This is what I wanted to do, this is what I do. I know there’s a lot of musicians who hate doing press, but those guys are a bunch of fags. You get feedback from the people who matter.
ILM: Any interesting stories about the Brit Awards – memorable Brits moments?
Chris: That whole day pretty much was a blur of weirdness for me. We show up and we’re nominated for a Brit so we show up; we have great seats, it was almost kind of weird. We were next to the Chili Peppers, Muse, The Killers and Oasis, and here’s five guys from America. ‘Hey guys, how you doin’ nice to meet ya.’ It was pretty amazing. And then we won and it was just like, what?!’ I know that sounds like a cliché, but we had no idea really. It was unbelievable. Just the whole night itself but actually getting an award for doing something that we like to do is pretty unbelievable. It was great too our label people were splashing champagne on us and they get Oasis wet so that was a highlight; they weren’t too happy about that.
ILM: You relocated to London from LA in 2006, so I guess you like it here?
Chris: I live in both places, I go back and forth, but the work is here so I will be here as long as I need to be.
ILM: Did you get to meet the Princes at the Concert for Diana?
Chris: As a matter of fact we did, it was really nice; they were really cool guys. It’s kind of weird you know, they were excited for us to be there. They each picked a song for us to play. Jason, I Johnny and Kevin got to meet them after the show as they had a little band only reception. We were there and Joss Stone was there, and a bunch of other people, and it was pretty far out how nice they were and how tall they are. Because, we’re tall, we’re all 6ft, but those guys are big man and they were really nice and regal; they shot the shit with us, they were pretty mellow so it was nice.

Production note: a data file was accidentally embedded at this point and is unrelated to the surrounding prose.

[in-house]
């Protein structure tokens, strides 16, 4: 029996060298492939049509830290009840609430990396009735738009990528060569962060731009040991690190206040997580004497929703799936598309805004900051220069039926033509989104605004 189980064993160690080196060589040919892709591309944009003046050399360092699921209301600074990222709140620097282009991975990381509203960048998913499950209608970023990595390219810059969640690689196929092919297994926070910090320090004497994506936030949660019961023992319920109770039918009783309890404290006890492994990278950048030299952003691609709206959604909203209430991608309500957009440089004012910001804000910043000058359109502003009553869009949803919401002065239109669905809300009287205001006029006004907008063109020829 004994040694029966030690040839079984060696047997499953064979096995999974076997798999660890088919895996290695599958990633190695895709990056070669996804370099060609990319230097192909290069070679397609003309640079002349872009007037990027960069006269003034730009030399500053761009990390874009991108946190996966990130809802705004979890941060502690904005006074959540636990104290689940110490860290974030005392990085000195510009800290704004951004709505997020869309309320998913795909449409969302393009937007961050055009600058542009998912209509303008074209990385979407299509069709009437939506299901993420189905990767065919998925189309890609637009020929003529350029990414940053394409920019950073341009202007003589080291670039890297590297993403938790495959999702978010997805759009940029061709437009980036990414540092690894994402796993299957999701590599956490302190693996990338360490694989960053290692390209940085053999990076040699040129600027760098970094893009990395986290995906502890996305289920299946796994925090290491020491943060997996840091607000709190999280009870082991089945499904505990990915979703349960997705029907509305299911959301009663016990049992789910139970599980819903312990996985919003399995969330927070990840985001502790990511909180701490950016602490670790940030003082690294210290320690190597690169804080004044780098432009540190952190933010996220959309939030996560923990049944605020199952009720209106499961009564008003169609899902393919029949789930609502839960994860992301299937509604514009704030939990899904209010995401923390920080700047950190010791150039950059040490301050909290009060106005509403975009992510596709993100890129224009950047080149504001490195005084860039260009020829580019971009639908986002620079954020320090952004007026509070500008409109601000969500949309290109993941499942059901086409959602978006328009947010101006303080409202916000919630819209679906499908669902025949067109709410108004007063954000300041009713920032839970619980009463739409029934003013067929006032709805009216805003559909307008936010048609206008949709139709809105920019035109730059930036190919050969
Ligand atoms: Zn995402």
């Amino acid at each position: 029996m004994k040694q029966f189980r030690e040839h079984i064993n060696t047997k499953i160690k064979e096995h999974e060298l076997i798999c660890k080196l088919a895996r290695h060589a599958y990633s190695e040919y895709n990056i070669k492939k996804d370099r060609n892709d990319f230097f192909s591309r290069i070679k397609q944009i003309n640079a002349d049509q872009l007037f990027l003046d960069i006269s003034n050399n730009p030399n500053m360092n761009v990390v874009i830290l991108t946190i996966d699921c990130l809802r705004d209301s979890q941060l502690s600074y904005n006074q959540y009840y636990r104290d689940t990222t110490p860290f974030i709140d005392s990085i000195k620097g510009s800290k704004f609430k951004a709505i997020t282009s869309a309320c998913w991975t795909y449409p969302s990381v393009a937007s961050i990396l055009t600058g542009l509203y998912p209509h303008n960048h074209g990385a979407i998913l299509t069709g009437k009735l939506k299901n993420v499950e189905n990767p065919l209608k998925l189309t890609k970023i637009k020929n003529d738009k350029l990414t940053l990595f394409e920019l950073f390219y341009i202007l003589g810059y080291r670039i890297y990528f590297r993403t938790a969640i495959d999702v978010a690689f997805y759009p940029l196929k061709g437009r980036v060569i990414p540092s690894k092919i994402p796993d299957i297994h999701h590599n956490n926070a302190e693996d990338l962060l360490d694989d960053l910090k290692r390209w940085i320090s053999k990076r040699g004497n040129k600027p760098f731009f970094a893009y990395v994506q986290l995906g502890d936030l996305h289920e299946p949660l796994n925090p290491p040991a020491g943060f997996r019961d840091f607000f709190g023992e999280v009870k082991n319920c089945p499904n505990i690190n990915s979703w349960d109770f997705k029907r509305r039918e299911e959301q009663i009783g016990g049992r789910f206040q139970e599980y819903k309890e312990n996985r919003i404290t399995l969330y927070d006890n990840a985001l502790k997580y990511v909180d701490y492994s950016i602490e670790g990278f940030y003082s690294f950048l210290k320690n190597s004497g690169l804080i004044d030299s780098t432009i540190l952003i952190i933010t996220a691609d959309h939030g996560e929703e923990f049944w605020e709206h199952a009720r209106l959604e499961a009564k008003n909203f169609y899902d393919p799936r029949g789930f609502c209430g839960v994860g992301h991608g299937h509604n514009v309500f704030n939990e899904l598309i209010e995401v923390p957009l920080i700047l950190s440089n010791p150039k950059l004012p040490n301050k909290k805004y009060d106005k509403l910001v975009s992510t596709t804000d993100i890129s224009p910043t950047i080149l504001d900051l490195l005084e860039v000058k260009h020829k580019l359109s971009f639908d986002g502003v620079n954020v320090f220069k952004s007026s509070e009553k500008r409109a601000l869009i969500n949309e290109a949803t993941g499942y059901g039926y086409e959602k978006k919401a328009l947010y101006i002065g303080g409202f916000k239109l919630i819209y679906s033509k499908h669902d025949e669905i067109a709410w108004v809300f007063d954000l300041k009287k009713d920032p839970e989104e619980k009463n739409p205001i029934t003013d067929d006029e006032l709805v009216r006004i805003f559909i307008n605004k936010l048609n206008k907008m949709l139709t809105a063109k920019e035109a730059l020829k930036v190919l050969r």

ILM: They are dudes it has to be said. Now, the album is a ballsy, foot to the floor, party record that comes dappled with pop hooks – can you describe the Orson process of making such great high energy music?
Chris: It’s always random. It always starts with a groove so the drums are happening and the guitar riff is happening and then everything else sort of falls on top of that. What’s great is that we all have such different tastes in music. I’ll go off and listen to Van Halen and Motown stuff and another guy will go and listen to emo or punk rock and all those things come into what we’re doing, and that’s what really makes our music vibrant I think. We’re not whatever the pick of the week is. I’m pretty much everything before 79. There’s more after that but I like 70s soul funk music. I like the Stones, I like LA rock, Van Halen. It’s just good time music. We don’t have any political agenda, we just want people to come out and have a good time; that’s what music’s for. That’s why I go, I go to have a good time, not to leave a gig depressed.
ILM: Yeah, you want to be uplifted and it’s that fusion of mixing the ingredients together to come out with something good.
ILM: You’re living the dream… what’s your advice to young people on following their dream career, not necessarily in the music industry but just doing what they want to do career wise?
Chris: Patience, that’s it dude. Because if you really want something bad enough... It’s another real cliché, but it happens, you’ve got to stick to your guns and just keep doing what you’re doing. There was a long time when Orson, we were playing clubs in Hollywood for five years and nobody gave a shit. We were playing on the street where everyone wants to go to. I’ve been in tons of bands, Johnny’s been in tons of bands, J was on Broadway; we’ve all been in the business for a long time. But we all decided to get together and form a band and stay that way for a long time and not leave to do other things that were maybe more lucrative and just stuck with it to get to this point. We’re five guys who really like being around each other and that helps also. But they call it the music business not music friends. Plus, there is no bad press only press.